Retired racing cat to run on wind, sunshine and hydrogen
with the original
Energy Observer: Un ancien catamaran de course reconverti à l'hydrogène
À bord du labo-navire, il s'agit de coupler plusieurs énergies : trois sortes de panneaux solaires, répartis sur 130 m² de surface, deux éoliennes à axe vertical, une aile de traction intelligente et deux moteurs électriques réversibles permettent de produire l'hydrogène à bord et, mieux encore, de le stocker.was transcreated (i.e. translated and re-written) to read
The challenge is to combine multiple energy sources, including three types of solar panels covering 130sq.m, two vertical-axis wind turbines, a smart traction kite, two reversible electric motors and, instead of batteries, hydrogen stored in high-pressure tanks. When sufficient electricity is available, it will be used to produce hydrogen from seawater by electrolysis. When there is no sun or wind, stored hydrogen will be converted back into electricity by fuel cells.Why?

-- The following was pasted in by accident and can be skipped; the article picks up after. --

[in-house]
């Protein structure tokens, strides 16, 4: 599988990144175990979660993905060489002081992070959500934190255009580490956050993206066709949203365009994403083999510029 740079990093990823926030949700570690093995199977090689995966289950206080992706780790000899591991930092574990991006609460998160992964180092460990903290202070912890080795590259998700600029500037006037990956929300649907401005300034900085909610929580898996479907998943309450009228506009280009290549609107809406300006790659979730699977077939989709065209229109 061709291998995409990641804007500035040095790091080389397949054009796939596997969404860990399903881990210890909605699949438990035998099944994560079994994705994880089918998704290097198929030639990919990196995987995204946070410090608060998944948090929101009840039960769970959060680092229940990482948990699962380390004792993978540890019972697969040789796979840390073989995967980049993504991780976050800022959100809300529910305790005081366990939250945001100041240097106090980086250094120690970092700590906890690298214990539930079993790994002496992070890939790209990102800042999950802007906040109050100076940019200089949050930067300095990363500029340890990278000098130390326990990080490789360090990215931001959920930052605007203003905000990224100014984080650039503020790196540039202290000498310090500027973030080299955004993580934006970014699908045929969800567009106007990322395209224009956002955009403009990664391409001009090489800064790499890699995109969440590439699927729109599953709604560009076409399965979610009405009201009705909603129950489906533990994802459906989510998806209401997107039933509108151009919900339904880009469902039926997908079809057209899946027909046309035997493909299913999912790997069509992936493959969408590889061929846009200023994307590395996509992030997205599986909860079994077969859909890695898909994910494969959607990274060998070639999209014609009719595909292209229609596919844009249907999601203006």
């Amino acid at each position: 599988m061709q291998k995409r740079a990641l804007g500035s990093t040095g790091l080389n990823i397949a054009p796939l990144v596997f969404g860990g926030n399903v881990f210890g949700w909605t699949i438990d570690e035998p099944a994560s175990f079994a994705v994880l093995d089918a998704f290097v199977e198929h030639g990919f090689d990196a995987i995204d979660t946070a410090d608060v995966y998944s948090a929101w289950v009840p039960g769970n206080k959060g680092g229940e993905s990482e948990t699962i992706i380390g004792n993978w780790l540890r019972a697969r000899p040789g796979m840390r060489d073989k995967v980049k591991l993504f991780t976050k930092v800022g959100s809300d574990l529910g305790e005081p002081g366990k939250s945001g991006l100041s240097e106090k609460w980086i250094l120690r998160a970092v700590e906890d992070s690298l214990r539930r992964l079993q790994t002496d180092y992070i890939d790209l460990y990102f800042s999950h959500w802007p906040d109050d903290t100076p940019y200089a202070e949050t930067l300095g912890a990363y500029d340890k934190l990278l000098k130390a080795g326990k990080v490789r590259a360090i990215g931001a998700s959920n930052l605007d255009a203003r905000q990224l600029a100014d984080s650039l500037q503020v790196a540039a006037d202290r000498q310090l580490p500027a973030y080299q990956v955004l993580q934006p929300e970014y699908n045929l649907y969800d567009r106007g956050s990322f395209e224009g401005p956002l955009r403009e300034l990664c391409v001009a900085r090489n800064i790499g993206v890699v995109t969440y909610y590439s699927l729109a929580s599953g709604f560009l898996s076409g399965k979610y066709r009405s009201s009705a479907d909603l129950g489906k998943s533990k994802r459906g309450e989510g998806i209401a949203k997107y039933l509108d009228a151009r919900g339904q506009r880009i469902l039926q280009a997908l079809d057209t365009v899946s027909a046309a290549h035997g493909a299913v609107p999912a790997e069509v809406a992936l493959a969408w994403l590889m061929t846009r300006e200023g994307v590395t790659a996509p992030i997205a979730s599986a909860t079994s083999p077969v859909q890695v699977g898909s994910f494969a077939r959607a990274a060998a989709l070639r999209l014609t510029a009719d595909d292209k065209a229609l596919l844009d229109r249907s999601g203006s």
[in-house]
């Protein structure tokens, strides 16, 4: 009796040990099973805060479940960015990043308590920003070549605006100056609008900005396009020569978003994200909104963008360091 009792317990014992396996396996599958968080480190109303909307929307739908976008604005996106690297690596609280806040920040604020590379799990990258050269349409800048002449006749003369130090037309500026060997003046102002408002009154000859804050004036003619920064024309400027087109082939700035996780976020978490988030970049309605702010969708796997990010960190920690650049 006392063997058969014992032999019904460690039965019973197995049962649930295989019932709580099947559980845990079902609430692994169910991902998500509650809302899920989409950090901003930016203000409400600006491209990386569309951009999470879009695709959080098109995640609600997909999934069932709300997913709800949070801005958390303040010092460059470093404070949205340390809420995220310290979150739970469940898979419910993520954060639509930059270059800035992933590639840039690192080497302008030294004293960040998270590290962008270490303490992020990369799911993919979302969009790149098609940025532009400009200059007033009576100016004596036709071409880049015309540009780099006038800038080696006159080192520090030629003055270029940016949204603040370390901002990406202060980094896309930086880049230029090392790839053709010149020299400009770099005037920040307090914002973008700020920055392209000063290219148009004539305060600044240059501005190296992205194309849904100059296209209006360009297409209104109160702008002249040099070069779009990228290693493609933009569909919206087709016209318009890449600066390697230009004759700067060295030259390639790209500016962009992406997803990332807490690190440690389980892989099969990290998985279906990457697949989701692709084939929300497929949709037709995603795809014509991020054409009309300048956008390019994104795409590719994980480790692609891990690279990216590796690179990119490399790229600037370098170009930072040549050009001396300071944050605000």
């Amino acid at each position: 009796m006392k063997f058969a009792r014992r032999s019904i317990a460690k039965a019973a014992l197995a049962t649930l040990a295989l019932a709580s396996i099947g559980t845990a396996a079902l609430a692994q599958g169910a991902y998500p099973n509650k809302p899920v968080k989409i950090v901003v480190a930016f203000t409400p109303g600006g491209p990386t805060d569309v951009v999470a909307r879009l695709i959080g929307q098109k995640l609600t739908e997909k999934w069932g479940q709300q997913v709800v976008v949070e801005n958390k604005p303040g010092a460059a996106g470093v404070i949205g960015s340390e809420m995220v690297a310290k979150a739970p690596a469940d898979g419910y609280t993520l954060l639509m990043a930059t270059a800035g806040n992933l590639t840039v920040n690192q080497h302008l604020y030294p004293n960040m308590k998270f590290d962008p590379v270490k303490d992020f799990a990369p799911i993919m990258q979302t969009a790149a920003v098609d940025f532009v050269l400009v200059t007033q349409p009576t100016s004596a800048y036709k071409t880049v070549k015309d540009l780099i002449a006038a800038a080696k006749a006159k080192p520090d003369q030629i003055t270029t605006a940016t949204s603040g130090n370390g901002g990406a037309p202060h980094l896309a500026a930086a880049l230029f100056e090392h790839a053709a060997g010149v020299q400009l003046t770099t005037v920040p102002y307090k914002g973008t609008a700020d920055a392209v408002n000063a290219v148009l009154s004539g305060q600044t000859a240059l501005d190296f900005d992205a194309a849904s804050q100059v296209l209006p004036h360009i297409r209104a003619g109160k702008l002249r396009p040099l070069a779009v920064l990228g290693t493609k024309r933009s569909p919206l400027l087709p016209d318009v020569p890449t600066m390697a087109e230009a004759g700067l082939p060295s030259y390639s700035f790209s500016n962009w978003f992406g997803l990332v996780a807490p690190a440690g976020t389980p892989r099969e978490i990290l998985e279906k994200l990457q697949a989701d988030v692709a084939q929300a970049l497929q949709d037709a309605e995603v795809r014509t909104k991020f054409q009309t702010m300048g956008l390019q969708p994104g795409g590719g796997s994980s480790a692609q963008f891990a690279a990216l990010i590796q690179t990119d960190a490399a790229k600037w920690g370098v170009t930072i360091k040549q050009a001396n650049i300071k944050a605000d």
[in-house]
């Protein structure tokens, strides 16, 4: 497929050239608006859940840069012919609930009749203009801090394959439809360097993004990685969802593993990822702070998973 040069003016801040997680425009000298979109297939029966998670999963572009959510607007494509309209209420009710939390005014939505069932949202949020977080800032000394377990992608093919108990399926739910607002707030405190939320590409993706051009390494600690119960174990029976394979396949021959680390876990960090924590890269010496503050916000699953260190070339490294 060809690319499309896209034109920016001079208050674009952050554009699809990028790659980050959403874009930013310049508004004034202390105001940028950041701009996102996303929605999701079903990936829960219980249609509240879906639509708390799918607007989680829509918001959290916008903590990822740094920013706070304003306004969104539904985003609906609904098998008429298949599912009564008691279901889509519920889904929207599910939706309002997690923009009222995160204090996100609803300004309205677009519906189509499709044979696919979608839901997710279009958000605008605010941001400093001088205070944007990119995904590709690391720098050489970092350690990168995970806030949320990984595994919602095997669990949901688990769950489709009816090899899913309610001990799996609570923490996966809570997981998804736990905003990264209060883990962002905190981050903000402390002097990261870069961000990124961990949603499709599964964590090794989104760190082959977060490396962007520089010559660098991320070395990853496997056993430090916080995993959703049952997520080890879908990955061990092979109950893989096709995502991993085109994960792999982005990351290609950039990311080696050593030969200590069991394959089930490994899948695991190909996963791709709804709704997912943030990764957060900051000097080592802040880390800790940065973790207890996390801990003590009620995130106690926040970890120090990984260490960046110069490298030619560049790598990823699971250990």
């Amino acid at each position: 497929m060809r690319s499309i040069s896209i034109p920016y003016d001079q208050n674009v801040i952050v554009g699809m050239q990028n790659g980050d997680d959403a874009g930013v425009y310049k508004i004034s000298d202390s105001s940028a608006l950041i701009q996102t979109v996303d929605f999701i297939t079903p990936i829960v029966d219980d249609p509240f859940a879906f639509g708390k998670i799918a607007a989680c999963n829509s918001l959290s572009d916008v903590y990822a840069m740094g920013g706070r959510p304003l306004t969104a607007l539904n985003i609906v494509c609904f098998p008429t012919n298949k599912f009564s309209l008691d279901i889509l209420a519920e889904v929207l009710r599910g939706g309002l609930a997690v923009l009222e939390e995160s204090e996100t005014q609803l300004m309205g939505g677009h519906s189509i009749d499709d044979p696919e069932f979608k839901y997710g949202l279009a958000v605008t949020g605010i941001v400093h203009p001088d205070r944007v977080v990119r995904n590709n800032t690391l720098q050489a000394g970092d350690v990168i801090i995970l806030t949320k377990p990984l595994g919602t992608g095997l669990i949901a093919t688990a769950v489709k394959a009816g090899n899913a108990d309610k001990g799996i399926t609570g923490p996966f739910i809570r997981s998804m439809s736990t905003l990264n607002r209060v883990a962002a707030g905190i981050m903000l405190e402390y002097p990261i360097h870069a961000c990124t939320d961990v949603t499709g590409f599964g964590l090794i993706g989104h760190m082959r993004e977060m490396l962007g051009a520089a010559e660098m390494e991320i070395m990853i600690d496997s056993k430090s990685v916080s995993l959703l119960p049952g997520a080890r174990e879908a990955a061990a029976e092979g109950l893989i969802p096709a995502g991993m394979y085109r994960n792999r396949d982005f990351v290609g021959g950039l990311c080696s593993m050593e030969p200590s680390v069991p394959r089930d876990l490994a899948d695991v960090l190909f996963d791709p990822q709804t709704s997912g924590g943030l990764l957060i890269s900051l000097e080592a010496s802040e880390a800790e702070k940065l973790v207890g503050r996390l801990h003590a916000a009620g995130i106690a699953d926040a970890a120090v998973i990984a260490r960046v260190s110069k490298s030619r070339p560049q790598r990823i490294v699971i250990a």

Because the original, first published by Le Télégramme, was written for a general newspaper readership whereas the Mer et Marine monthly newsletter in English targets specialist readers working in the marine/maritime/naval industries who are interested in French innovations.
As the translator (alias transcreator), I felt that the English version's specialist readership deserved some additional technical information. To save them the trouble of Googling for this additional information, I did the work for them then condensed my findings as shown above.
There is lots of confusion out there in the blogosphere and the language service industry about what transcreation means. The examples given here are intended to document and explain my approach to the question in one highly specific work situation. I'd be happy to hear what you think.